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|Longbow Golf Club doesn't sit in the same desert surroundings as Scottsdale's best courses, so it must let the architecture do the talking. (Courtesy of Longbow G.C. )|
MESA, Ariz. - It's tough to find green fees during the spring - peak season around the Valley of the Sun - for less than $100.
This spring at Longbow Golf Club in Mesa, a $99 special includes a dozen Titleist Pro V1 golf balls while supplies last.
The latest giveaway attracts locals on the prowl for peak-season bargains to Mesa, which borders Scottsdale and Tempe in the East Valley.
Aside from its regular green fee that's usually much less expensive than those at Scottsdale's upscale resort and semi-private clubs, Longbow is known locally for its last-minute specials. They're available even during the coveted spring months, when many locals - priced out of the market - curb their weekly games until the cheaper summer months.
After playing a handful of upscale golf courses in Scottsdale, a round here can provide a visual letdown, considering Longbow's location near an industrial park. But it's one-half to one-third the cost of Scottsdale's finest and offers good playing conditions in addition to hole variety that offsets the wow factor of the other golf courses. Golfweek rates Longbow among its top 25 public golf courses in Arizona.
Opened in 1997, the golf course underwent a redesign and renovation in 2003. It included an expansion of acreage and the addition of a contemporary-designed clubhouse facility, which features a casual bar and grill, pro shop and a pleasant outdoor patio for post-round beverages.
Architect Ken Kavanaugh did not receive the kind of natural splendor afforded Tom Weiskopf at Troon North or Jay Morrish at the Boulders Resort. Kavanaugh relied on the artistry of his design, which features bold bunker shaping, dramatic hazards and mounding. Holes like No. 15, a par 4 that plays to a bunker surrounding the green's left side and flows into water, are pretty and penal.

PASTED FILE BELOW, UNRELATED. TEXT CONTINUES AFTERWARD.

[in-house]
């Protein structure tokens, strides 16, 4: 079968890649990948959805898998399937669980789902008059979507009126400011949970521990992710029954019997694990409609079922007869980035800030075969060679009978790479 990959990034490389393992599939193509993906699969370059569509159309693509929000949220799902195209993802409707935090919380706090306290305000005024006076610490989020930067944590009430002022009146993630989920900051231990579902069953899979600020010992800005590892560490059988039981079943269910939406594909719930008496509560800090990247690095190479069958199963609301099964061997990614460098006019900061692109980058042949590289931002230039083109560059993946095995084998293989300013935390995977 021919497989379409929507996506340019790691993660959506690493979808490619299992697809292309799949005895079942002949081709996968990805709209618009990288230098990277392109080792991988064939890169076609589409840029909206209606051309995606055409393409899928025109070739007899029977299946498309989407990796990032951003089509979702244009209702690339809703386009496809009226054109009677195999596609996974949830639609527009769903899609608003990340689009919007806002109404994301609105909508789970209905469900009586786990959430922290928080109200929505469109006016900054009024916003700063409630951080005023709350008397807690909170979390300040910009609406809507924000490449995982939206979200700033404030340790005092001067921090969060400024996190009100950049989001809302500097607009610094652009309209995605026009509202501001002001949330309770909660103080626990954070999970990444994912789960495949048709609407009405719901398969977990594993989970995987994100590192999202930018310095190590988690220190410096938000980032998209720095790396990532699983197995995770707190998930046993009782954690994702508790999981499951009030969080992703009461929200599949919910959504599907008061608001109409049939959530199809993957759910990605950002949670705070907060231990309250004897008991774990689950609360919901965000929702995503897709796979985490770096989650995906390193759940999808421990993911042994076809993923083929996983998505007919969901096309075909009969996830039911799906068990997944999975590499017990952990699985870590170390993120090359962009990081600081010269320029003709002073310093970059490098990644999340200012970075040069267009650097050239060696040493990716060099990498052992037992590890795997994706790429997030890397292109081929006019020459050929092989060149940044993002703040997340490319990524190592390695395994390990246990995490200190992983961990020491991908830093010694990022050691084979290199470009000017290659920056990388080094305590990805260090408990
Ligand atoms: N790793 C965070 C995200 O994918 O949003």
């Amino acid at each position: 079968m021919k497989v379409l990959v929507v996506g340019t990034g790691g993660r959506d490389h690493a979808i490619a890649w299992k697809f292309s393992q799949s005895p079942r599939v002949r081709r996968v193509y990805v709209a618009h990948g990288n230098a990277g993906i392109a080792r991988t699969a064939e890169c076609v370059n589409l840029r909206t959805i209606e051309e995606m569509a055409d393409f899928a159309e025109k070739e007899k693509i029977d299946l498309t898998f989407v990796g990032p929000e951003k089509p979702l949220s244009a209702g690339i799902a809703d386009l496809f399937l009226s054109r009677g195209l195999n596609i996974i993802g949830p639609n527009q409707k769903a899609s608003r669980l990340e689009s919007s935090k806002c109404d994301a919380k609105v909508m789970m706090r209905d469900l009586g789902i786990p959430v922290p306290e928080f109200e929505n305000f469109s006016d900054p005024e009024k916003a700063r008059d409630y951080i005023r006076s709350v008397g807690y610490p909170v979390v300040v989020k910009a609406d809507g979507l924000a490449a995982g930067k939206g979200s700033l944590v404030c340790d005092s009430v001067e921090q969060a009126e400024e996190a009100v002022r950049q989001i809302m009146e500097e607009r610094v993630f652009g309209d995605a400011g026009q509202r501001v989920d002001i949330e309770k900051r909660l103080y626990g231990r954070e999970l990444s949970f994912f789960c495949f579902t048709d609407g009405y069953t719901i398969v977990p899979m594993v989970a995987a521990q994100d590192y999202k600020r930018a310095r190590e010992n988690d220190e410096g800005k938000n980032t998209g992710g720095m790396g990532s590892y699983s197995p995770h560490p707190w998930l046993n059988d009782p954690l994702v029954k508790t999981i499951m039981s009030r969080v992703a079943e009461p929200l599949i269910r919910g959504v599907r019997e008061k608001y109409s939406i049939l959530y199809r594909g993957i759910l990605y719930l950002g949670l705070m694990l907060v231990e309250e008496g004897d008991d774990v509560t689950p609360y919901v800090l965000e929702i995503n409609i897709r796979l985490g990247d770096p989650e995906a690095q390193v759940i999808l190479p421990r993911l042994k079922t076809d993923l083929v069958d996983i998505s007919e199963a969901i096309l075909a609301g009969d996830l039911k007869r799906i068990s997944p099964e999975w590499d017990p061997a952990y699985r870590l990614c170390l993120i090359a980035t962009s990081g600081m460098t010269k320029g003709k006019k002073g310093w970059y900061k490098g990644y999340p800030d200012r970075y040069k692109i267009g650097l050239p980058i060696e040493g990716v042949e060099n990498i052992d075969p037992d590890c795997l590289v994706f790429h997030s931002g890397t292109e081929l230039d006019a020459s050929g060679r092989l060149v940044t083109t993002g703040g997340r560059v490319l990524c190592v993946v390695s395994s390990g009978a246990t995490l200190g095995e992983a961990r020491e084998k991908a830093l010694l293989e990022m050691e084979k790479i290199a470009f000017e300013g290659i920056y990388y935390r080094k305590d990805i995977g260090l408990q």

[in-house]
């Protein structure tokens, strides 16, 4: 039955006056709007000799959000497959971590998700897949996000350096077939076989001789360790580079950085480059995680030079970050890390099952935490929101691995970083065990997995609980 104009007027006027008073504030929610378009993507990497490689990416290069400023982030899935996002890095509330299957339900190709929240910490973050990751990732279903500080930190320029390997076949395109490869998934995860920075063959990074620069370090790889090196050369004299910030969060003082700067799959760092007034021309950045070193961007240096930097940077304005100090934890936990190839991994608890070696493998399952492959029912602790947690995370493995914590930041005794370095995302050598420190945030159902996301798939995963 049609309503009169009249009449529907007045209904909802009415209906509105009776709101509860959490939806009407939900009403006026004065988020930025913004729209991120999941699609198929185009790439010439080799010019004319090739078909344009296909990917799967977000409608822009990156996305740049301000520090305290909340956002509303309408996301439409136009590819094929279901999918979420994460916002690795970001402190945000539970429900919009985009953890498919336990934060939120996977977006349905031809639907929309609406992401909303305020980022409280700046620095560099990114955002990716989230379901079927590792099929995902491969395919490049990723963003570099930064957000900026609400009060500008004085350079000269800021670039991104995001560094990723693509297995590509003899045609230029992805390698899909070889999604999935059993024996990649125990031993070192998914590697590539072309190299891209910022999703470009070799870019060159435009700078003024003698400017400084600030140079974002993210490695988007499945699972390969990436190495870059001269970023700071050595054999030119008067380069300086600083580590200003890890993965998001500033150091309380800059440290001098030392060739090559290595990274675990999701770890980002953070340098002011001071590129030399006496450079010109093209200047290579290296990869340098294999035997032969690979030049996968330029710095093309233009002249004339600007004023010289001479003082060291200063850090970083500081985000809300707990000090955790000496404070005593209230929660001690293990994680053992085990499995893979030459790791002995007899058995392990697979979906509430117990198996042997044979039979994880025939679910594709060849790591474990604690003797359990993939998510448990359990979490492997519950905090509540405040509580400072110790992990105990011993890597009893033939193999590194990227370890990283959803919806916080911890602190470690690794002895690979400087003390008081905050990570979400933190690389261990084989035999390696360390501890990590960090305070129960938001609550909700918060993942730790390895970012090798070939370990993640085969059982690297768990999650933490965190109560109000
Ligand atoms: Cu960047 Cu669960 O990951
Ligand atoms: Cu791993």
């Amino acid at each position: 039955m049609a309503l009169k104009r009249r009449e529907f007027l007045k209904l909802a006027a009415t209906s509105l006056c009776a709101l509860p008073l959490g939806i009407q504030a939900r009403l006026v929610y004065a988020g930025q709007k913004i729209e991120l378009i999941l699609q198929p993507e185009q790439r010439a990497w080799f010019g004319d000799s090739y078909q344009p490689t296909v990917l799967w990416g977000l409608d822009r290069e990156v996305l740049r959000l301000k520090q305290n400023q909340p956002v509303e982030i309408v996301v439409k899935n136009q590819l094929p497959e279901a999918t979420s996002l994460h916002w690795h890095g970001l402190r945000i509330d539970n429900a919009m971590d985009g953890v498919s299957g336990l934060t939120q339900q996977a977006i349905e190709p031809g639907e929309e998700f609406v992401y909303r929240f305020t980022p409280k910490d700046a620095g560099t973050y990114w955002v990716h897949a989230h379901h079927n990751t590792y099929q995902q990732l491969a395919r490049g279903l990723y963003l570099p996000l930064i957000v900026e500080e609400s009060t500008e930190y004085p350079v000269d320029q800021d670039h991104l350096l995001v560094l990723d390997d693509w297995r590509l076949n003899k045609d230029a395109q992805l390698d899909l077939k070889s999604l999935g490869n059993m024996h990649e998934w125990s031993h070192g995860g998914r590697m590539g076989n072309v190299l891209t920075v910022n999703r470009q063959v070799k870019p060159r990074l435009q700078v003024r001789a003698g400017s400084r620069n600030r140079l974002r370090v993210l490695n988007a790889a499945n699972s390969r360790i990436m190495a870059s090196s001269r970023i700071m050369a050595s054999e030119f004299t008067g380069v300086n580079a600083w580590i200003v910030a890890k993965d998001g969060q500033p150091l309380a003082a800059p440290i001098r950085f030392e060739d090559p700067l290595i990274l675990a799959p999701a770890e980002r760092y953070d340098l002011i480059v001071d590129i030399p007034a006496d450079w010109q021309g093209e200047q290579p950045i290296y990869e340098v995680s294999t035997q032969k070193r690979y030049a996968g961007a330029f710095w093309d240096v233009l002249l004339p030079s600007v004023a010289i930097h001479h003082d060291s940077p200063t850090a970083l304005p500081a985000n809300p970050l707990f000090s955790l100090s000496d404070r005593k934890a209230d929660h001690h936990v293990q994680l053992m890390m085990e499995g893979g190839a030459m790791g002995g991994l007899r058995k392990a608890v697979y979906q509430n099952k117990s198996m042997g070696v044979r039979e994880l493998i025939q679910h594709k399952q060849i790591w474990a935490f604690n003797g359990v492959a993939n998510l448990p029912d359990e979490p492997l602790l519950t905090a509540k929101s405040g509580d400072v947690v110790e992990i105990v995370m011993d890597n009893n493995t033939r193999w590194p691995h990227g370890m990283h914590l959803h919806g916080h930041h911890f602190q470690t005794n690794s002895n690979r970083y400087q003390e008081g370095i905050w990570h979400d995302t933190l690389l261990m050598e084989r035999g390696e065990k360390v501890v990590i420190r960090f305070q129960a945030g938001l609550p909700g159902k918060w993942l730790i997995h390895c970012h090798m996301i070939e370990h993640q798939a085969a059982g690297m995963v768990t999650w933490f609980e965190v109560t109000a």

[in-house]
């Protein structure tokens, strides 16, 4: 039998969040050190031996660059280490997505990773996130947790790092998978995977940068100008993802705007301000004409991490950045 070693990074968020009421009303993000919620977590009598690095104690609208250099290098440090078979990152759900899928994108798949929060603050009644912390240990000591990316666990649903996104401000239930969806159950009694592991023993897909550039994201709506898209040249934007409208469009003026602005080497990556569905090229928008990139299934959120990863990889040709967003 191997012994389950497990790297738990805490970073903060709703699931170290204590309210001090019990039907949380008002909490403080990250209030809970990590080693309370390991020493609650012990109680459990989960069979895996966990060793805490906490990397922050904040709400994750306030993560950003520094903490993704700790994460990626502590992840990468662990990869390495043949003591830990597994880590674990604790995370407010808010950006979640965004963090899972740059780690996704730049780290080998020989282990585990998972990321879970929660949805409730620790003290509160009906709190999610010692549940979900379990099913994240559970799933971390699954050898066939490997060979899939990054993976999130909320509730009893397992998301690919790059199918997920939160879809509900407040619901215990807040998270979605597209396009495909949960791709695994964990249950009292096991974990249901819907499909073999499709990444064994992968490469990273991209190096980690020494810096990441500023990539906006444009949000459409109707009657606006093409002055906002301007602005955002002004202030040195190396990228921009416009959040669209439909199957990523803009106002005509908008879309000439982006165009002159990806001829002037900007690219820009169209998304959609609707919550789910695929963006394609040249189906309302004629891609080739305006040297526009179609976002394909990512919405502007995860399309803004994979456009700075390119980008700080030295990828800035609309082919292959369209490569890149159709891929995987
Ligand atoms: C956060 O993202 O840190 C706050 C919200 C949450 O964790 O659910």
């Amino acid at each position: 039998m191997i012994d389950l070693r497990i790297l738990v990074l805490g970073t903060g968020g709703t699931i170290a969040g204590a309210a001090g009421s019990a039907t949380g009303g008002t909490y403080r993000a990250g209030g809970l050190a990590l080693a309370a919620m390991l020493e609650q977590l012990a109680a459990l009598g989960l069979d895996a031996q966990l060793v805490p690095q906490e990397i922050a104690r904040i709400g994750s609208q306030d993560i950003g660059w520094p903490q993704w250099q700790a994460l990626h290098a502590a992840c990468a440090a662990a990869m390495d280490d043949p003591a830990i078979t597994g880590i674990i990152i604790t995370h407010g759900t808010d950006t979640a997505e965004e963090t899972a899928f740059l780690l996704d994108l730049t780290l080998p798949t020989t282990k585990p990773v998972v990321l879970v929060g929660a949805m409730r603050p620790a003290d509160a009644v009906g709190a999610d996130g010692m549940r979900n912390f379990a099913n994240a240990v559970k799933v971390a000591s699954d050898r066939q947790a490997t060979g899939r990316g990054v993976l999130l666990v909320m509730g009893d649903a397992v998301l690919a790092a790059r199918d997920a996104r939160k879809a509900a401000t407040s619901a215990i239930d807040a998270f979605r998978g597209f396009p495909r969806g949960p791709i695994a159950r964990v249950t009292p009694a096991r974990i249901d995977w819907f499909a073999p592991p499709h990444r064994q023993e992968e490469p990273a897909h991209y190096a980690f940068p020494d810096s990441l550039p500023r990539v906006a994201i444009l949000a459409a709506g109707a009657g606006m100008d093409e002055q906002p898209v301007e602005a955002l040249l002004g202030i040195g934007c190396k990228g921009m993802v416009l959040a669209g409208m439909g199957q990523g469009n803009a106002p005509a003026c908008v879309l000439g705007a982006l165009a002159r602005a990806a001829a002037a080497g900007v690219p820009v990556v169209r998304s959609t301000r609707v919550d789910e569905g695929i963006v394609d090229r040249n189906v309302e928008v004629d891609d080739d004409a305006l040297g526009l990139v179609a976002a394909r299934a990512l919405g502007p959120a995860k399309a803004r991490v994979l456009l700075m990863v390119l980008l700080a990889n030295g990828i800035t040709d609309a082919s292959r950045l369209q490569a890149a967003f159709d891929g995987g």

At more than 7,000 yards from the championship tees with green complexes that provide a challenge to reach, the golf course attracts many aspiring pros and college players. It might explain the sinister placement of so many pins, tucked just paces off the fringe during our round. This golf course is set up to welcome players.
If visiting the Valley of the Sun, you've likely come to experience some of the top golf courses in the area - perhaps We-Ko-Pa, Troon North or Grayhawk.
But if you don't have the cash to play these five-star attractions daily, Longbow makes for a very good alternative. It's got all the shots and top conditions at a fraction of the cost.
Longbow also features a comprehensive golf academy, a large driving range and multiple chipping and putting greens.
More than 40 golf courses sit within a 30-minute drive of Mesa, and there exist a handful of worthy plays within city limits. Las Sendas Golf Club, a Robert Trent Jones Jr. design in a residential community, ranks among the valley's most difficult with a slope of 145.
Superstition Springs Golf Club serves as a PGA Tour qualifying site, playing at more than 7,000 yards from the championship tees. It's a Greg Nash design that opened to rave reviews in 1992 and features water hazards on 11 holes.
A recent addition to the daily-fee options around the East Valley, Superstition Mountain Golf Club hosts to the LPGA's Safeway Classic. Formerly a private, 36-hole club, the two Jack Nicklaus-designed golf courses alternate public access daily.
Mesa also features one of the Valley's best municipal courses. Golf Digest rated Dobson Ranch Golf Course as best muni in Arizona. It includes a lighted driving range and practice facility.
March 9, 2010
Brandon Tucker is the Managing Editor for Golf Channel Courses & Travel. To date, his golf travels have taken him to over two dozen countries and over 500 golf courses worldwide. While he's played some of the most prestigious courses in the world, Tucker's favorite way to play the game is on a great muni in under three hours.
Any opinions expressed above are those of the writer and do not necessarily represent the views of the management.
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